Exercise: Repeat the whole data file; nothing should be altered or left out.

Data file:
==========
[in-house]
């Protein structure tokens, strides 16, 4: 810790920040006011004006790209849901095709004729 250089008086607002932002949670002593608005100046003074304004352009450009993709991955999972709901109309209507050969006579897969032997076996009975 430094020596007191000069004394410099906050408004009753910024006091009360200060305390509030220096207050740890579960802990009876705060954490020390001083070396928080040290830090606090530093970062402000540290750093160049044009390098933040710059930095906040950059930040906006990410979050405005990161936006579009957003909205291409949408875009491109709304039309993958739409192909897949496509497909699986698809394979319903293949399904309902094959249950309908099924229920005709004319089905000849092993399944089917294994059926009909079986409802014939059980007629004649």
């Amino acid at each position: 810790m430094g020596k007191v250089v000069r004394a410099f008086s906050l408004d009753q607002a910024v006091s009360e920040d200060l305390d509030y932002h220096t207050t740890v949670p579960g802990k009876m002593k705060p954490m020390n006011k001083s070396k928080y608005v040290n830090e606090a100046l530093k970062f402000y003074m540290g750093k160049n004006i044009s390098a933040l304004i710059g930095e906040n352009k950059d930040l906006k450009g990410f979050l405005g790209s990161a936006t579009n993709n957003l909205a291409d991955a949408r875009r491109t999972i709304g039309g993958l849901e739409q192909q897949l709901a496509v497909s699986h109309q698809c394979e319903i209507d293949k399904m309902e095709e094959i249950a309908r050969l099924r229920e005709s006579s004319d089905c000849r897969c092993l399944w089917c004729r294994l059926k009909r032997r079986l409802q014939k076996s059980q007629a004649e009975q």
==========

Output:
[in-house]
């Protein structure tokens, strides 16, 4: 810790920040006011004006790209849901095709004729 250089008086607002932002949670002593608005100046003074304004352009450009993709991955999972709901109309209507050969006579897969032997076996009975 430094020596007191000069004394410099906050408004009753910024006091009360200060305390509030220096207050740890579960802990009876705060954490020390001083070396928080040290830090606090530093970062402000540290750093160049044009390098933040710059930095906040950059930040906006990410979050405005990161936006579009957003909205291409949408875009491109709304039309993958739409192909897949496509497909699986698809394979319903293949399904309902094959249950309908099924229920005709004319089905000849092993399944089917294994059926009909079986409802014939059980007629004649």
């Amino acid at each position: 810790m430094g020596k007191v250089v000069r004394a410099f008086s906050l408004d009753q607002a910024v006091s009360e920040d200060l305390d509030y932002h220096t207050t740890v949670p579960g802990k009876m002593k705060p954490m020390n006011k001083s070396k928080y608005v040290n830090e606090a100046l530093k970062f402000y003074m540290g750093k160049n004006i044009s390098a933040l304004i710059g930095e906040n352009k950059d930040l906006k450009g990410f979050l405005g790209s990161a936006t579009n993709n957003l909205a291409d991955a949408r875009r491109t999972i709304g039309g993958l849901e739409q192909q897949l709901a496509v497909s699986h109309q698809c394979e319903i209507d293949k399904m309902e095709e094959i249950a309908r050969l099924r229920e005709s006579s004319d089905c000849r897969c092993l399944w089917c004729r294994l059926k009909r032997r079986l409802q014939k076996s059980q007629a004649e009975q």